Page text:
And so for example, if you look at the scooter companies that are popping up everywhere in the US and whether they'll be successful or not, what's fascinating is that their natural zone is not quite cities. They work much better on the Venice boardwalk. Then they work in the middle of some suburban neighborhood in Los Angeles.

DAVID:

Wouldn't work in Houston.

KEVON:

Right, right. So the question is if you look at that, how do you figure out how you deploy the people in your organization, how do you think about the metrics and what scope you should be tracking them and how do you think about what are those loops and what is the natural scope of them so that you can best build the business and have it compound. And I think that, you look at companies that are just super thoughtful about it and it's incredible and you know, part of the challenge is, how do you find people who have that bias, but also how do you have a cadence of shipping and progress that is fast enough that you know, have the time and ability to spend those resources thinking about it.

DAVID:

It seems like leverage, is sort of the outcome of loops. So loops keep spinning. Perhaps as the network effect grows, they spin faster and faster and over time you're building leverage. And that's something I think about in terms of building a career. I've been thinking about maybe we're moving from a world of career ladders to actually spinning different loops and going where which ones are spinning faster and faster, and then that's where we direct our attention. So how would you think about this in terms of a personal career?

KEVON:

Yeah, a few things on that. So the first is, I think the way I've thought about careers, which I think is very much to your point, is there is compounding and unconstraining. And so I think unconstraining is that the reality is most of us, probably all of us are constrained on different things. In fact, most people think that money is the constraint because for most people money is the constraint, right? And if you're living paycheck to paycheck, money is the thing that is kind of constraining your ability to decide what you want to do and to pursue or to optimize for the long-term or all sorts of decisions. And then for a bunch of us, not that money is not a constraint to some degree, but then you get passed some point where you're worried about paying rent or paying for food and money becomes less the constraint.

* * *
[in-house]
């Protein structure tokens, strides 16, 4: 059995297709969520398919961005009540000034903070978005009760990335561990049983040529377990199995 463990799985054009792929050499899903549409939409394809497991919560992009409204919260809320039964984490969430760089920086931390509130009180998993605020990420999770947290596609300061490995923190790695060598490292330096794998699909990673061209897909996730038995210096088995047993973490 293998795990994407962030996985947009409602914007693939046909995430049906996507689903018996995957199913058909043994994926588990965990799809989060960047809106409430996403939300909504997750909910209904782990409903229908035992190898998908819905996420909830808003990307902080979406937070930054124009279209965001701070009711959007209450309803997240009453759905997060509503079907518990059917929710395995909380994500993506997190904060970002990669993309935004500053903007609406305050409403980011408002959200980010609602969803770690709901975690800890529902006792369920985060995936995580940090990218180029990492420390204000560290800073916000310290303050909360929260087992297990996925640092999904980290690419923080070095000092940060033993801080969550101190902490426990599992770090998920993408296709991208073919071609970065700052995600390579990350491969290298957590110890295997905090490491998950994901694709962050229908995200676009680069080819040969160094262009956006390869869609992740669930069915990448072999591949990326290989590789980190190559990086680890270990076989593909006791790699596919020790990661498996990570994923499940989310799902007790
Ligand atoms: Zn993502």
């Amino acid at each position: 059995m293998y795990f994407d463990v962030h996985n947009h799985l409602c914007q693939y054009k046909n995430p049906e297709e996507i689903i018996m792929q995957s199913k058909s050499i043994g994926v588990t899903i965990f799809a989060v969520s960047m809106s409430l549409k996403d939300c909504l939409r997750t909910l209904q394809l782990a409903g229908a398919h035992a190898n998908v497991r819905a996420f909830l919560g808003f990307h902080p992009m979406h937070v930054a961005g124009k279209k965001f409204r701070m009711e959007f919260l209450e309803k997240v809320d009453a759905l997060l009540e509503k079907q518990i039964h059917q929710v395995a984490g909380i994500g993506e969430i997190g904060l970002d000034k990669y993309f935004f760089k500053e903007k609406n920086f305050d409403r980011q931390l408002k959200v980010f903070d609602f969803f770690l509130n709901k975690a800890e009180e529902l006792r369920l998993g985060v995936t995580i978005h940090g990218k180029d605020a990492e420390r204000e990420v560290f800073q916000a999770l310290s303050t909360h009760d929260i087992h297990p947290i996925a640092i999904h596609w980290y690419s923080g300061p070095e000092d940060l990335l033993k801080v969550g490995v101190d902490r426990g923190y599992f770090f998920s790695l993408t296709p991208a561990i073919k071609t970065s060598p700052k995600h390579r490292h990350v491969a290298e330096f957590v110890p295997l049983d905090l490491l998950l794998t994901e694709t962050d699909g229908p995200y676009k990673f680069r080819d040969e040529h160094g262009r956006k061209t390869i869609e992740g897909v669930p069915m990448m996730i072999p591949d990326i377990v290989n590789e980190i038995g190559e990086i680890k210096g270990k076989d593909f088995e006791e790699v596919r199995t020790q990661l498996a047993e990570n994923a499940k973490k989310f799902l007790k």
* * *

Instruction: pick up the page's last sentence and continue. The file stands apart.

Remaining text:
And then there are other things that might be the constraints such as knowledge and learning about things or who you know or all sorts of other areas. And so I think one way I look at it is that you should always have a view of what are the constraints on you. And that's kind of you as a loop, right? What are the constraints that are kind of blocking you? And if they were unconstrained you would act meaningfully different and you would feel like you had more autonomy to decide what you wanted to do. And then I think the second half of that is compounding. And so how do you build out these loops and how do you build out loops that actually have the ability to compound for you? So for that, I think there are two ways I look at it. One way is for you doing whatever you like, whether that's your podcast or whether that's your business, how do you build it so that you doing it today versus you doing it a year from now, it's better, easier, higher quality, lower costs, all of these good attributes a year from now versus today because otherwise it's kind of, there's been no progress. Right? And it's kind of finitely limited.

DAVID:

It's like the red queen effect of always trying to spin faster and faster. One thing I'm always thinking about is how do I build leverage so that I can achieve, it sounds obvious, but the goal is how to achieve more without running faster and faster and that sort of by building that leverage so that once something comes, you can just automate or have the connections to see something and make it happen.

KEVON: